The gray generation reports
This report comes from coffee-cup conversations of 75-92 years olds: "The timing is wrong; community concern is not strong."
We grew up with the Cobb's ballroom floor, Santa's Castle as our library, the railroad depot as the busiest place in town twice daily when a passenger train went through, and with the Harbor House as our dinner club.
A front page article in the Pilot-Tribune asks the question, "Is Storm Lake's past also its future?" It informs readers the Chamber of Commerce is giving consideration to setting up a non-profit organization to raise funds to purchase and save Storm Lake historical landmarks of yesteryears. Its list includes the Depot, Cobblestone, Santa's Castle and Harbor House.
Presently Storm Lakers show no great interest in worshipping at the altar of our past. With one-third of our population newcomers and another third too young to have any acquaintance with the four buildings the Chamber has in mind, it is understandable why little interest in preserving them is in evidence.
At this point in time Storm Lakers are not looking to its past. They are involved in preparations for an exciting future for the "City Beautiful." With the ever-present threat of terrorism, challenges and opportunities of these days in mind, preservation has been replaced by preparation as their focus.
BV University with its new $26 million science center is leading the way: it is busy raising $13 million to match an anonymous gift of an equal amount. Health delivery service is provided by the BV Regional Medical Center. After a successful local fundraising campaign it is in the beginning stage of a new women's section and remodeling of the hospital. Specialists and clinics com regularly to make use of its "state-of-the-art" facilities.
Storm Lake's school systems are considered role models in dealing with second language and cultural problems of minority newcomers. The community is proud of the academic and extracurricular achievements of its students.
Add to the list Methodist Manor's recent announcement of a multi-million dollar remodeling and refurbishing program to improve its facilities, and Faith, Hope and Charity's plans for handicapped children, and the new Lutheran parochial school, plus the lake preservation long-range plans for a healthy lake... one can understand why we are too busy to look backwards.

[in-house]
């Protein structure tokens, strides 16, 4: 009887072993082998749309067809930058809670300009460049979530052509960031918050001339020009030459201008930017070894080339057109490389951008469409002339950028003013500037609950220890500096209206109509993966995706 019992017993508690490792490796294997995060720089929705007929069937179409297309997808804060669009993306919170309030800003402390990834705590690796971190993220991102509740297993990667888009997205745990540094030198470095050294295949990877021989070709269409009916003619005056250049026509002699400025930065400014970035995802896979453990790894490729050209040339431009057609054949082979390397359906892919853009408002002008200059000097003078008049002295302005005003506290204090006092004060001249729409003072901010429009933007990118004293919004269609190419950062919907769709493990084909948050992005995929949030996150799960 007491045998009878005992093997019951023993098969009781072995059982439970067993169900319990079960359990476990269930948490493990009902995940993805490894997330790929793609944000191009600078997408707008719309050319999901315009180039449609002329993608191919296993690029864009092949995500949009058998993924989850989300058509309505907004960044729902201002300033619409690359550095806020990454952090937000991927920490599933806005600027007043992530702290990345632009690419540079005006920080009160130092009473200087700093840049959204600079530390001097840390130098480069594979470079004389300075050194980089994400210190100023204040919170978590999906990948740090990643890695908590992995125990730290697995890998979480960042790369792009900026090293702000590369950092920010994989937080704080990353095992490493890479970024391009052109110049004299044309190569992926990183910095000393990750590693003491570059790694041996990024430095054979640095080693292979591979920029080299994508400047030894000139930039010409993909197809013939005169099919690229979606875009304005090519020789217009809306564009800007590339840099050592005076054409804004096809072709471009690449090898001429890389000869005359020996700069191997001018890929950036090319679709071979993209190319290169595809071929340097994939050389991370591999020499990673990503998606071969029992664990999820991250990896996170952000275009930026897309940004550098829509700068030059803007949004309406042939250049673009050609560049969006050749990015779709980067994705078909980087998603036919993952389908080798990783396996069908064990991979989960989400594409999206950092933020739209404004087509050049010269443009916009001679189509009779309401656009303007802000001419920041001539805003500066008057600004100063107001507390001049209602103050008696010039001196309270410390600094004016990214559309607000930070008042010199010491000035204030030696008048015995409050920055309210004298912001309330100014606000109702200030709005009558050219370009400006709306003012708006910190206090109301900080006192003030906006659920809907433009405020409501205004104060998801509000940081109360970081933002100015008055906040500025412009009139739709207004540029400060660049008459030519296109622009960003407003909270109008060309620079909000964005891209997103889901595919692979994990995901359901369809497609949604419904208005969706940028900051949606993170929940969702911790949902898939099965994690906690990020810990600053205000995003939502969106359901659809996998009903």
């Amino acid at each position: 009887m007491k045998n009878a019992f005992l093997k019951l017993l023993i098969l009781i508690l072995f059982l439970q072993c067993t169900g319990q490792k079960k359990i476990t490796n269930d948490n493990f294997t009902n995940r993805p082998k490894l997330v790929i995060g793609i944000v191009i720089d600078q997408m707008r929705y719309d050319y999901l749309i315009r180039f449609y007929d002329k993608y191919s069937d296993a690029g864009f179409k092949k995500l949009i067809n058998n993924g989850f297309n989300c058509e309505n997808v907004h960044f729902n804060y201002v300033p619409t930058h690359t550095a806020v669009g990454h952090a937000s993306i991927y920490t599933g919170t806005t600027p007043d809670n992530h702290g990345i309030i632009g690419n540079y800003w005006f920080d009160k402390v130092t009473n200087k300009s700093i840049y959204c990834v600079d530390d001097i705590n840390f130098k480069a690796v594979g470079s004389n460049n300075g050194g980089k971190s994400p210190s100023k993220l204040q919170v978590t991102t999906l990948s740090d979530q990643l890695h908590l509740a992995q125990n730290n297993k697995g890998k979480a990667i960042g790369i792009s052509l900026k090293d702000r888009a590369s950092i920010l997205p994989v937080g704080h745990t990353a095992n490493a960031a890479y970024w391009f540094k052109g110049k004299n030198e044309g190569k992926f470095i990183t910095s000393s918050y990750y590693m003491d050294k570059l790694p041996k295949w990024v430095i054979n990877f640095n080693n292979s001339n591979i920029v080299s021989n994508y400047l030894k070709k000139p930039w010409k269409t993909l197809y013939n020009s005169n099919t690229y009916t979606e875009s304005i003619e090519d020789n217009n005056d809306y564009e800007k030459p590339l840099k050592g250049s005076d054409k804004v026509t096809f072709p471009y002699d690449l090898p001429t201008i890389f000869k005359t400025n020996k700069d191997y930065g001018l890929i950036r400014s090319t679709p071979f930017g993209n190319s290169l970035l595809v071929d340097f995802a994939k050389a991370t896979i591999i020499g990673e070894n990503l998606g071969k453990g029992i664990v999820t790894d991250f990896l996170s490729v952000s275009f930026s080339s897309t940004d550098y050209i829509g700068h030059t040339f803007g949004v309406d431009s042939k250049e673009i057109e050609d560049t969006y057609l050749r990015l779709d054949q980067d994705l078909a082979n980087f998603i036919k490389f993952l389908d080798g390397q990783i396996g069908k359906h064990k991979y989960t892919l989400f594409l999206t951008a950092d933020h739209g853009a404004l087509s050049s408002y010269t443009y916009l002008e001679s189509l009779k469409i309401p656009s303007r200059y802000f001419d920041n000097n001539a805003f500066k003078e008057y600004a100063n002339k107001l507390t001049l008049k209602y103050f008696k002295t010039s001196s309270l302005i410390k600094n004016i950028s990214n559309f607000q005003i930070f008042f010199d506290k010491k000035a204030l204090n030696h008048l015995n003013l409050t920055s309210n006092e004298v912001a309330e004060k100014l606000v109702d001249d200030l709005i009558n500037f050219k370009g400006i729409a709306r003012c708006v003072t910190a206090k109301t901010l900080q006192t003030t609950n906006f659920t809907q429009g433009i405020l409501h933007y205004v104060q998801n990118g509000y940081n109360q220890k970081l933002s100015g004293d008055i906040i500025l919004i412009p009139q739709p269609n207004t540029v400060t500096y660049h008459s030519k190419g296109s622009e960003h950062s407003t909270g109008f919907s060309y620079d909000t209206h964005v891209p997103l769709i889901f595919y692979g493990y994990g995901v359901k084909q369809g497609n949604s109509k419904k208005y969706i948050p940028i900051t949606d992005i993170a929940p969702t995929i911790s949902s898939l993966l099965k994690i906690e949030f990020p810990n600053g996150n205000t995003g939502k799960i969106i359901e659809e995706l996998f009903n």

We owe the past our respect and should use it as a point of reference as we move into the future. Presently Storm Lake has important historical landmarks like the Harker House, the Arch from Old Main, the log cabin and country school house on the lakeshore. The Buena Vista Historical Society should be given credit for securing, moving and restoring the last two.
This review raises a question, "Why does the Chambe suggest another organization to raise money and secure historical landmarks?" This is the role and responsibility of the Buena Vista Historical Society. This organization's members are serving faithfully and judiciously as keepers of the past and will continue to do so. Those of us who are members and supporters of its projects and outstanding museum are wondering if we are going to be replaced.
Members in the Buena Vista Historical Society are largely from the gray-haired generation who have the time, concerns, memories and money to be good stewards of Storm Lake's and Buena Vista County's past. We see no need for another organization. A comforting thought: our library has back-up local history material on buildings and sites considered to be "landmarks."